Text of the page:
Now that the detailed budget has come out, a few NNSA FY 2019 nuclear weapons budget highlights:
• There doesn’t seem to be a separate budget line item for the low-yield Trident warhead. Instead, it appears to be part of the existing W76-1 Life Extension Program, which is actually ramping down from 221 million in FY 18 to 114 million in FY19.
But the NNSA FY19 budget does say this, hinting at more money in the future:
W76-1 Life Extension Program
The W76-1 LEP extends the life of the weapon for an additional 30 years. NNSA completed the FPU in FY 2008 and is providing the reentry body assembly and delivery components to DOD for integration into the Trident II D5 Strategic
Weapon System, which is part of the submarine-launched ballistic missile (SLBM) force. Warhead refurbishments and associated deliveries to the Navy are scheduled to complete in FY 2019.
The 2018 Nuclear Posture Review states that the United States will modify a small quantity of existing SLBM warheads to provide a low-yield option in the near-term. As the Nuclear Weapons Council translates policy into military requirements, the Administration will work with Congress for appropriate authorizations and appropriations to develop options that support the modification. (P. 80)
• The Interoperable Warhead-1 is very much back as a $53 million line item (up from $0 in FY18). The budget says:
The Program will replace the W78 warhead by 2030 and support fielding of the USAF Ground Based Strategic Deterrent missile system planned to replace the current Minuteman III ICBM force. Additionally, the program will investigate the feasibility of deploying the replacement warhead’s nuclear explosive package (NEP) in a US Navy flight body. Not only will the program replace one of the oldest warheads in the stockpile, it will provide improvement in warhead security, safety,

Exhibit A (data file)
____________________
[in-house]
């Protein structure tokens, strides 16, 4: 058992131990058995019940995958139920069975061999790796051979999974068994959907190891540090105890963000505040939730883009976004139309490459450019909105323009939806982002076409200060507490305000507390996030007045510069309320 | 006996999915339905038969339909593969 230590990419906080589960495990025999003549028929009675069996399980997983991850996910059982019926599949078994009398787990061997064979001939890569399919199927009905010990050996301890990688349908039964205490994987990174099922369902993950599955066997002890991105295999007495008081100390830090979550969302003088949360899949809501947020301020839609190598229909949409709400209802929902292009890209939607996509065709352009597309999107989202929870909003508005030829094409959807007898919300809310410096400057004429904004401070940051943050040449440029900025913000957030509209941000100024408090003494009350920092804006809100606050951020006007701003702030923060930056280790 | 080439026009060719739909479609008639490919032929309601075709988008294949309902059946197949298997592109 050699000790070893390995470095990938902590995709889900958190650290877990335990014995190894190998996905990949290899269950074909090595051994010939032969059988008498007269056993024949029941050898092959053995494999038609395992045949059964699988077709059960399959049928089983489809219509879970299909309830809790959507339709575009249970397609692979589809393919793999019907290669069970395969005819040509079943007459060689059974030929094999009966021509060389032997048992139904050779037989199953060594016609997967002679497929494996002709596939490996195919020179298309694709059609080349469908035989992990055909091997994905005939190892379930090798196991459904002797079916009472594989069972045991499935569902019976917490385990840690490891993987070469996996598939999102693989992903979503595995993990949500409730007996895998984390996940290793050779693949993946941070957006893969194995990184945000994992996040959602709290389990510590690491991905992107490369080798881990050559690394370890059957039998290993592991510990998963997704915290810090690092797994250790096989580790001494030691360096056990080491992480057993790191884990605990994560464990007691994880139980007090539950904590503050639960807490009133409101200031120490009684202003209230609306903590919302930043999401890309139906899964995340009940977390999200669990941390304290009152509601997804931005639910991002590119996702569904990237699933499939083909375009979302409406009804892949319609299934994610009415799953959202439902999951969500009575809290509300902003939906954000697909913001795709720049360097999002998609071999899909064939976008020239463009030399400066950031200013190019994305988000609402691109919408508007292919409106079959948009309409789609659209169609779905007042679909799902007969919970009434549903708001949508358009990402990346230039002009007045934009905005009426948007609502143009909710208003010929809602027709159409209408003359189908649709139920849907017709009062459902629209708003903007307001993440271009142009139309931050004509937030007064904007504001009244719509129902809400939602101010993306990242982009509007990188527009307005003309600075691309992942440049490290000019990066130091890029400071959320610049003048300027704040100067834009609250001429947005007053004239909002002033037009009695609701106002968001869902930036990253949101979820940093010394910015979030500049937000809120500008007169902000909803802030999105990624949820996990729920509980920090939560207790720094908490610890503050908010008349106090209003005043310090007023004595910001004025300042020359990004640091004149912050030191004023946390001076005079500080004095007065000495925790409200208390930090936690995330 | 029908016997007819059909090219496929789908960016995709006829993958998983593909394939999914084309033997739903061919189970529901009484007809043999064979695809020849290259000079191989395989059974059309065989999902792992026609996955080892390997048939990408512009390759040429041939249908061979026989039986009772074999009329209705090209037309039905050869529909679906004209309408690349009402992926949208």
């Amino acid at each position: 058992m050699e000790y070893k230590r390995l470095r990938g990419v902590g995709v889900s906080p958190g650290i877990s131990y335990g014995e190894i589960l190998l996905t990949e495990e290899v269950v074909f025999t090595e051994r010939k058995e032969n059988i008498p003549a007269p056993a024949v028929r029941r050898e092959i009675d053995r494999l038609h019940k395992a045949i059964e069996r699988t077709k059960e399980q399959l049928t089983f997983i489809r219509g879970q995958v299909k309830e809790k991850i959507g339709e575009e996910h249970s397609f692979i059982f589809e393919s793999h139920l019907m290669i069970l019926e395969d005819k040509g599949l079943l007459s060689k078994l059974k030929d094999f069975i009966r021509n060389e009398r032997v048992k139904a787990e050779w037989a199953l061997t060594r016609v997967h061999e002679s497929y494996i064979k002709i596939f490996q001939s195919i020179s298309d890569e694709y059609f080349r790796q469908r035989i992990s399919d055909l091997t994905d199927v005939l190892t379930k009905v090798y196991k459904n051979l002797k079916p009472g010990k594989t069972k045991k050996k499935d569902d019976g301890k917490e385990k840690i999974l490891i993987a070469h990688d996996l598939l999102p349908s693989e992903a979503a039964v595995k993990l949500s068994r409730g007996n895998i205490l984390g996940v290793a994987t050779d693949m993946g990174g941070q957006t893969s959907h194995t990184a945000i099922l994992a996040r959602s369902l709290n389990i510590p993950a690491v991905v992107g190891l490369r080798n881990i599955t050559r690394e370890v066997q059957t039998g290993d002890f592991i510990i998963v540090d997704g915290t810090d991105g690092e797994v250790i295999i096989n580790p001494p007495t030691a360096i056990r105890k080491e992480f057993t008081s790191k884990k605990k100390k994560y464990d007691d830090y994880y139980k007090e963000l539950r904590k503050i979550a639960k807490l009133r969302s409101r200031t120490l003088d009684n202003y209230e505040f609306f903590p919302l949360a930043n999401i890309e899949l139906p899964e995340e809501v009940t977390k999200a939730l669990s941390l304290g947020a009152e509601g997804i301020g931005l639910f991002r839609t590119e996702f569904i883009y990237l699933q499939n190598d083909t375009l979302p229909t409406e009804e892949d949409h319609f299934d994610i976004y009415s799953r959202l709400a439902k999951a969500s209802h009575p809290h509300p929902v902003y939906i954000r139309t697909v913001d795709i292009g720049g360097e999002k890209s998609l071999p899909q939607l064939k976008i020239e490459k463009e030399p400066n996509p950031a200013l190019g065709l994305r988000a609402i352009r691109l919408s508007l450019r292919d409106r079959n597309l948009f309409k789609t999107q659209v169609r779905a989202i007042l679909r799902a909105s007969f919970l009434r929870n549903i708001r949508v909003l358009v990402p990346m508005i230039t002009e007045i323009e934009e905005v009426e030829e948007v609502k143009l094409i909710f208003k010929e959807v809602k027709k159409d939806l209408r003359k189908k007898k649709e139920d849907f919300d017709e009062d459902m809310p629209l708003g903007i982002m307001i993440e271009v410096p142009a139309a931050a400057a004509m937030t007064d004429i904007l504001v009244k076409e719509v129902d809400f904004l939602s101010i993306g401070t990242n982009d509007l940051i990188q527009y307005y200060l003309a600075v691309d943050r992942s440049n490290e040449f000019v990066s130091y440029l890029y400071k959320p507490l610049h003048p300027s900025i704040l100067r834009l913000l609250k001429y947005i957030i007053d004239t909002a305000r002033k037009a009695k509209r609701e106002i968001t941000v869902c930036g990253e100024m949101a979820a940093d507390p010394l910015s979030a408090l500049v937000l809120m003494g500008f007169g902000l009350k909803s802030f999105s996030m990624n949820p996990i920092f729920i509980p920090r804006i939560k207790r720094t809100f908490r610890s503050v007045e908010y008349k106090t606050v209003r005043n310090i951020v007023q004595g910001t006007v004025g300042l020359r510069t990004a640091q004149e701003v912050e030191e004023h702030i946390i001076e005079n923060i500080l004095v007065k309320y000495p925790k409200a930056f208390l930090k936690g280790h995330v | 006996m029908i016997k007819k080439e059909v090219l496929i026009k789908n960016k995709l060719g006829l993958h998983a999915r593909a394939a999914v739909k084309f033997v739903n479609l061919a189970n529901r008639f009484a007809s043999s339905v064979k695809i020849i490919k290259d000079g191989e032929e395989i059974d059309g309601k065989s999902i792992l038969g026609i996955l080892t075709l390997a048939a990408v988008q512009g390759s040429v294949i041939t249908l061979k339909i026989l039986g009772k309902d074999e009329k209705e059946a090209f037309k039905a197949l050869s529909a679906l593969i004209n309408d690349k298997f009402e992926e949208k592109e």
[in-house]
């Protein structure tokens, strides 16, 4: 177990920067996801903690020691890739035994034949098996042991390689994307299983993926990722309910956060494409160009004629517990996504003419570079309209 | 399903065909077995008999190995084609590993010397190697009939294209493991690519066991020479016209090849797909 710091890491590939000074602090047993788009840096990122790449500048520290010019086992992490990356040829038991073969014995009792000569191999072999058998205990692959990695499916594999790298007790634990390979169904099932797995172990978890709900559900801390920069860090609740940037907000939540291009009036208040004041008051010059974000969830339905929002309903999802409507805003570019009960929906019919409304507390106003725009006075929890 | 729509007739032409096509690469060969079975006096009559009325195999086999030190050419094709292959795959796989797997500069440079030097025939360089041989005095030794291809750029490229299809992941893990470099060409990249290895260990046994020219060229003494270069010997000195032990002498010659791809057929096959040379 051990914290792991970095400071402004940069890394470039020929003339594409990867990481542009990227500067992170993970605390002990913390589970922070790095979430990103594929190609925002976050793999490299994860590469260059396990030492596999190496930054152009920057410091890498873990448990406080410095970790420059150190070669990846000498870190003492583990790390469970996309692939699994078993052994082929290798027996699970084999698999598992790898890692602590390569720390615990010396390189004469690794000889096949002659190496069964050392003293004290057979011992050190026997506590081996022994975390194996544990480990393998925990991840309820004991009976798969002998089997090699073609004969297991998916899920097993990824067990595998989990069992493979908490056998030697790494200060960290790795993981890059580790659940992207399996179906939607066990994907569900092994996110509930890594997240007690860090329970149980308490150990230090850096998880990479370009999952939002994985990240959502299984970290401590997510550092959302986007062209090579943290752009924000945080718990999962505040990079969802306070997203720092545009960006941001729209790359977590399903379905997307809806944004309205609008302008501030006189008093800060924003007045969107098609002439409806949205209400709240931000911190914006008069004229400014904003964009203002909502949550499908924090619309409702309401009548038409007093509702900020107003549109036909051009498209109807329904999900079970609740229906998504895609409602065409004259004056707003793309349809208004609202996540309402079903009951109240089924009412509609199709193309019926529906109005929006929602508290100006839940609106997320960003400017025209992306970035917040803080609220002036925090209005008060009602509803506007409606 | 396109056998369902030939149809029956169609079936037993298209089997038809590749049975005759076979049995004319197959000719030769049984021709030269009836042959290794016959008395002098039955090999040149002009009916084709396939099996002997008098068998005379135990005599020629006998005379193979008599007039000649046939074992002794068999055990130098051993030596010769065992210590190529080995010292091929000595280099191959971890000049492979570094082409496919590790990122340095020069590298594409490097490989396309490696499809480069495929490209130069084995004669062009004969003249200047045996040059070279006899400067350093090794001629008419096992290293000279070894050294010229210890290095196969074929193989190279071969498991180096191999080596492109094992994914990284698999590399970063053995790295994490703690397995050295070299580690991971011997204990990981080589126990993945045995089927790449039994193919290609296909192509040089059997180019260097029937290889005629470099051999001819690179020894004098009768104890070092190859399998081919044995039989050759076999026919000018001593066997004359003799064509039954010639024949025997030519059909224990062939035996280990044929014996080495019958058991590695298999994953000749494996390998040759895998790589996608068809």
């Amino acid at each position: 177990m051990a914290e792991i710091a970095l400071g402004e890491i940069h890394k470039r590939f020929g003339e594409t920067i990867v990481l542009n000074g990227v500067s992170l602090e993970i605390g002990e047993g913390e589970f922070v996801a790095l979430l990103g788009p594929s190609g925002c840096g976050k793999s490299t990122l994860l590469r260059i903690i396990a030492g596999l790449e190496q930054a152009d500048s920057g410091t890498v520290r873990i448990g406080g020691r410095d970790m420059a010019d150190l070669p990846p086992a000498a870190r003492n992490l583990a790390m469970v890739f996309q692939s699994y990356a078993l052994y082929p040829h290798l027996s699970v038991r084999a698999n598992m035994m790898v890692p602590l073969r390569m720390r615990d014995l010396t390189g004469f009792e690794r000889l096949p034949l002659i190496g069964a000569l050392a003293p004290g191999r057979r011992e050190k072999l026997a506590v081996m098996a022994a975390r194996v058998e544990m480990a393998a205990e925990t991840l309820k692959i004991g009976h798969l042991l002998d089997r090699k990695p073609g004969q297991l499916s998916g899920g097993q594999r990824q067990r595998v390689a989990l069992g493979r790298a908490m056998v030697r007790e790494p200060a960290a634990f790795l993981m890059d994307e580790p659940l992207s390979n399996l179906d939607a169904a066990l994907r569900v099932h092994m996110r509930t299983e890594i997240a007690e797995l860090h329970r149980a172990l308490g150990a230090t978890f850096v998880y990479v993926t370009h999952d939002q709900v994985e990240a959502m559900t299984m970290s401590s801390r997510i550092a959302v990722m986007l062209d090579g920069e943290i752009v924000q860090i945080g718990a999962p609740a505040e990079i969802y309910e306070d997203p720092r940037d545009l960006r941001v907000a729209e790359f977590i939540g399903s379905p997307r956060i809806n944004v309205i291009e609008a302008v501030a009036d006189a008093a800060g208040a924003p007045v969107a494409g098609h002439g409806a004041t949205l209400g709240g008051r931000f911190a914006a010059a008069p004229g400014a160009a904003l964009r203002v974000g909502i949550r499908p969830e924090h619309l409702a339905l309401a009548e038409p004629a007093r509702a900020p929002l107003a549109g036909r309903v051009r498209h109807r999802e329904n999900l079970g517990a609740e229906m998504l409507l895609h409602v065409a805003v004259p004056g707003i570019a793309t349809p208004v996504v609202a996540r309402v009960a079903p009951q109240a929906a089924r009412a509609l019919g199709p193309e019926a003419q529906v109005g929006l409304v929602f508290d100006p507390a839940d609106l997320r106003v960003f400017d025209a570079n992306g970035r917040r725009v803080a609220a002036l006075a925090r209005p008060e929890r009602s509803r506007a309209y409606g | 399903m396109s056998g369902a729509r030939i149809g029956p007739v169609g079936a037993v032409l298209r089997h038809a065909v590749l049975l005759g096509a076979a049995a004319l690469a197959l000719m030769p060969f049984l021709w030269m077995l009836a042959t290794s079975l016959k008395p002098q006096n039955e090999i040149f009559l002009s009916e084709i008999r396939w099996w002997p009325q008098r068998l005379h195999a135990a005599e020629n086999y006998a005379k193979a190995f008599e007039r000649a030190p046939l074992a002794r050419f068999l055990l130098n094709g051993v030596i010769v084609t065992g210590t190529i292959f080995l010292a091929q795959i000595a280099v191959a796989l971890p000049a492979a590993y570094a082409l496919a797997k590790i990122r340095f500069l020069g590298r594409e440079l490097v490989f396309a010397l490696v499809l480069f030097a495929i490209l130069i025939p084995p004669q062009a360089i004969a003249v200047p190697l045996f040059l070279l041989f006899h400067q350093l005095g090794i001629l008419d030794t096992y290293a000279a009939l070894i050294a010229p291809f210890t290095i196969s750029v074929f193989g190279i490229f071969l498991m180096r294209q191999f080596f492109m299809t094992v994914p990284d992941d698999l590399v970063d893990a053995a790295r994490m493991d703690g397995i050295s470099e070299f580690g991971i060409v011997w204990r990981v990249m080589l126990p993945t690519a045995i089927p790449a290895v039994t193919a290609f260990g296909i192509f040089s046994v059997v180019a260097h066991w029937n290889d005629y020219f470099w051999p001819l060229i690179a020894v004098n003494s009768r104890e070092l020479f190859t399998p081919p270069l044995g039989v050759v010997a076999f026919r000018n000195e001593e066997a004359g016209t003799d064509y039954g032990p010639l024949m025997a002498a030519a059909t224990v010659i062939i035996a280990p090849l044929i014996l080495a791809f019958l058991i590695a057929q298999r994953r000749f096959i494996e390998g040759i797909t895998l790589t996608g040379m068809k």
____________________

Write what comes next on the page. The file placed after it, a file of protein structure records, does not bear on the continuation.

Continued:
and use control. (P. 80)
• W80-4 Life Extension Program for Long Range Standoff nuclear warhead gets a massive increase from $218.76 million to $654.77 million.
• B61-12 bumped from $611.9 million to $794 million.
• “Stockpile Services Production Support” from $444.5 million to $513 million.
• “Plutonium Sustainment” from $184 million to $361 million.
• Uranium Processing Facility (UPF) upped to $703 million from $663 million. To go to 750 million in FY 2021. Construction to start soon. Repeats the preposterous claim that it will cost only $6.5 billion.
• Dismantlements stay flat at $56 million, (point).5% of NNSA’s total nuclear weapons budget. That speaks for itself.